Eric Goldberg and Jason Starman appeared in Disney's "Sketchbook" and the company returned to hand-drawn production.

Disney's new learn-to-draw series Sketchbook debuted globally on the company's streaming platform today.

In each episode of the show, a Disney artist will teach the audience how to draw famous Disney characters. More than that, each artist also opens up about their own animated stories, sharing behind-the-scenes anecdotes from their time in the studio.

Cartoon Brew talked to Sterman (top right) and Goldberg (top left) about how the series was formatted, the viewer's intentions, and the benefits offered by straight-to-streaming delivery. It also felt like the entire animation world was celebrating this week after Goldberg's viral co on Disney's interest in producing more hand-drawn 2d animations

you said you were watching Disney return to 2d animation. You and some other traditional animators have been with Disney for decades, so obviously 2d didn't really go anywhere, but what did you mean when you said it was coming back?-

Eric Goldberg: You're pointing out that hand-drawn 2d animation is still the currency in the studio. That's how we communicate. Over the past few years I've been involved in quite a number of hand-drawn projects for the park, so we've kept it alive this whole time. But I think what has changed recently is the attitude of the studio that this needs to be maintained in the training program. We realize that we're starting with just a handful of people, but they're a good handful. They are very talented and we really enjoy working with them. And yes, there are projects that come down the pipeline that absolutely require hand-drawn animation. While things like "Hand-drawn with 28 features" don't go down on record, there's a lot of interest in hand-drawn work in the studio.

Each episode begins with the premise of "learning to draw this famous Disney character.""But it soon becomes clear that the show is as much about artists as it is art. You can talk a bit about how you format the show and what people can expect to learn from it-

Jason Sterman: Ultimately, the idea that we are always a work-drawing show allows entry points that are very accessible, understandable, and attract a lot of people. But it is not necessary to draw anything to get rid of something from this series. In the world of animation, there is so much love for the movies we grew up watching, but many don't interact with the humans behind the movies. Sketchbooks are a way to spotlight the human aspect of animation.

Goldberg: I think the 2 aspects of the show are intertwined. It's a painting lesson, yes, but there's also a life lesson. We all started somewhere, most of us in the bottom rungs, and in each episode we all look very similar in terms of our desires and abilities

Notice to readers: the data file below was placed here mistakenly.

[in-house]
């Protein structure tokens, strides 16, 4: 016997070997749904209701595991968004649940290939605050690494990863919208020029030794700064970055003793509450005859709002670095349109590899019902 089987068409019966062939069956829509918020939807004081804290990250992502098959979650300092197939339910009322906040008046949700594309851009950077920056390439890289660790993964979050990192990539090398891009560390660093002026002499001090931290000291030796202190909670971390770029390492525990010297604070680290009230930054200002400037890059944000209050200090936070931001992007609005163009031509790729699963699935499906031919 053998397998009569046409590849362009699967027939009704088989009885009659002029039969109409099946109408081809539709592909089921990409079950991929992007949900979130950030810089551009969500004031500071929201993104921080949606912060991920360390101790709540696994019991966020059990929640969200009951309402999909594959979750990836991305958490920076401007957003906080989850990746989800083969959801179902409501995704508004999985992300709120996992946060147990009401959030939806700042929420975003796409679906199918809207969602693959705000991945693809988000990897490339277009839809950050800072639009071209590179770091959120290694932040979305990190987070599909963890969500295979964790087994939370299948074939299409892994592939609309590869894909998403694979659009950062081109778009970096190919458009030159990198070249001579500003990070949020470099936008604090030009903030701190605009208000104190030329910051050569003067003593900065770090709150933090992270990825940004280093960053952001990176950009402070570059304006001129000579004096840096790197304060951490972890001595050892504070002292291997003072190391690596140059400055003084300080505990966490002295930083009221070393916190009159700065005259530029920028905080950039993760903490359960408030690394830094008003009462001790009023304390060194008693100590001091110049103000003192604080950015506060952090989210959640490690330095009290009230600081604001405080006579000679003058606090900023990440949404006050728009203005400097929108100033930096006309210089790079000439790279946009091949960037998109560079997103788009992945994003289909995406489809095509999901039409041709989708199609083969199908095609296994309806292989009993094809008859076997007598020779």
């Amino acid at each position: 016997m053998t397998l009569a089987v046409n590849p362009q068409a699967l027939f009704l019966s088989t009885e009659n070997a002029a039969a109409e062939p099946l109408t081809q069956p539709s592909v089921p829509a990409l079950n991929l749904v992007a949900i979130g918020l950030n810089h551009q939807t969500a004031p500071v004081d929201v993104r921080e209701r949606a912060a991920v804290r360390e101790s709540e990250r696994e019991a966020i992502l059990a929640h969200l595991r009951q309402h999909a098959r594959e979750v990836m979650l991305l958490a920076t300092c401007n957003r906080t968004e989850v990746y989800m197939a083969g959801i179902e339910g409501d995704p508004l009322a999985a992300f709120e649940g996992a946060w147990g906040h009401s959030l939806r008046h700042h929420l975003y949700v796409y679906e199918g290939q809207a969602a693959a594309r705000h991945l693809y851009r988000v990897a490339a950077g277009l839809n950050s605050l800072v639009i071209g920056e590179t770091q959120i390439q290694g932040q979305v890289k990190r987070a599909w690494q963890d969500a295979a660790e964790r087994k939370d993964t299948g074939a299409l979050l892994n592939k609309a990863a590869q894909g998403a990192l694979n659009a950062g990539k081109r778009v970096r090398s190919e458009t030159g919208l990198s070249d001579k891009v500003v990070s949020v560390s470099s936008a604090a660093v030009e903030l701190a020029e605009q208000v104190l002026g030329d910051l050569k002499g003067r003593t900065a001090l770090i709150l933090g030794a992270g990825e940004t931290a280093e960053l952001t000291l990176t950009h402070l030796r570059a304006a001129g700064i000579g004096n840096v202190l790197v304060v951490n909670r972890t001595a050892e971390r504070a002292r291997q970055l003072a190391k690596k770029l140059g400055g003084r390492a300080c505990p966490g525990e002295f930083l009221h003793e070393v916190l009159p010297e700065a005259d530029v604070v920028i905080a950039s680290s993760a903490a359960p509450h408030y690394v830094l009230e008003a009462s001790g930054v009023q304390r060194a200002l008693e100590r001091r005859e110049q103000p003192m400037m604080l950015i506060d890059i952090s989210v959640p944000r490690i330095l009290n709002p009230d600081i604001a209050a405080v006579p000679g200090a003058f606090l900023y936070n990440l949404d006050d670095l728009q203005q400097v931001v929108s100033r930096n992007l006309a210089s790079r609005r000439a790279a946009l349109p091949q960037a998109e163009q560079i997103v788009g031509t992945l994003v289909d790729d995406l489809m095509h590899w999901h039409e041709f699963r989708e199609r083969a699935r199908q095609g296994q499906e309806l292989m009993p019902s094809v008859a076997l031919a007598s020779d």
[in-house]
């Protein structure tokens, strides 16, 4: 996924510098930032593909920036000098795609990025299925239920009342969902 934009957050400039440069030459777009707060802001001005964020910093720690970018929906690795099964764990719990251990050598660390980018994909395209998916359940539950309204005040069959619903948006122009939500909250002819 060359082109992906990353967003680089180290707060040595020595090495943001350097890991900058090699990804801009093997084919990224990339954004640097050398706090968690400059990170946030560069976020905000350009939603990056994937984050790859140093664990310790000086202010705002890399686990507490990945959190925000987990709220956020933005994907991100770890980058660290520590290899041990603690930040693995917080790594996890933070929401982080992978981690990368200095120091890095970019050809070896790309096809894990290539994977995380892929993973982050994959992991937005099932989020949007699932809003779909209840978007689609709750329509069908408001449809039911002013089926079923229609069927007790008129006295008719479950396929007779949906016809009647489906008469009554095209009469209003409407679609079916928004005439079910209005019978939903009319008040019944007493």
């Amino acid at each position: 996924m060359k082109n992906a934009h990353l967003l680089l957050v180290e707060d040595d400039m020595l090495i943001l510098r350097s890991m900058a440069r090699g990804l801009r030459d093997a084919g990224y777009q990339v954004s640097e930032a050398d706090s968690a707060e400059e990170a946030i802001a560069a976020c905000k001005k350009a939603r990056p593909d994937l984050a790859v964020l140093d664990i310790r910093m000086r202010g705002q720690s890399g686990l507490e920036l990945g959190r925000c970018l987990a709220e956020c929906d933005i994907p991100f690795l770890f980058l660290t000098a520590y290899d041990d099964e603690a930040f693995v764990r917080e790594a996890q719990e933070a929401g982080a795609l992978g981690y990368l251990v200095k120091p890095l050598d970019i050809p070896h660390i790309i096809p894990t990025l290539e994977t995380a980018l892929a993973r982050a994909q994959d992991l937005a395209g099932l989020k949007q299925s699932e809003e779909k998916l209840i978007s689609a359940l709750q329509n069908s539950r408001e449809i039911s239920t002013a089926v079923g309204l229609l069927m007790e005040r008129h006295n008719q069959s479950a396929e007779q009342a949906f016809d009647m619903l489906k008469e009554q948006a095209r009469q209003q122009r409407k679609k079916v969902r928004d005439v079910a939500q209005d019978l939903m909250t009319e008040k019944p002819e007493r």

Jason, who did you imagine this show was for when you were developing a sketchbook?-

Starman: So when you're making a Disney+ show, you're really making a show for the whole world. I've tried all the time to keep that in mind; that this show had to be for each and every audience member. In my case, for example, I did not grow to draw. The figure of the stick was a great achievement. So I used myself as a standard for the show, it had to work for an audience like me who is not an everyday and everyday artist It had to keep my attention all the time and teach me something new.

And Eric who was thinking when you're talking to the camera-

Goldberg: I'm very comfortable talking and drawing at the same time. I've been doing it for a long time, so the camera just stood on my shoulder and watched me draw and at the same time thought like someone listening to me. Sometimes what I said was educational, other times anecdotal.

I feel that this show is made to order for streaming. As a child, I wore magnetic strips on many of my VHS tapes. I can imagine that the show that taught me how to draw faced a similar fate with constant stops, starts and unwinding. What advantages did you find in making this show for Disney+-

Starman: To get started the show understands the accessibility of streaming today, this whole show is released day by day. It allows the audience to come to the show the way they want. They can choose their favorite characters and watch them in any order and at their own pace. For artists, you don't have to pass a VHS tape and tell each other what parts to watch, you can send them a link and a timestamp to the part you want to share with anyone in the world. I think it will make all of us a little more connected and the world feel a little smaller.

The artists featured in the first season of the sketchbook include Gabby Capili (drawing Kuzco from the Emperor's New Groove), Hyun-min Lee (Olaf from Frozen), Eric Goldberg (Genie from Aladdin), Jin Kim (Captain Hook from Peter Pan), and Samantha Bee. They are Vilfort (Mirabell from Encant), and Mark Heng (Young Simba from the Lion King). The sketchbook is produced by Dinner Club, with episodes directed by Jason Starman, Leanne Der and Andrew McAllister. Starman is also executive producer alongside David Gelb, Brian McGinn and Amy Astley.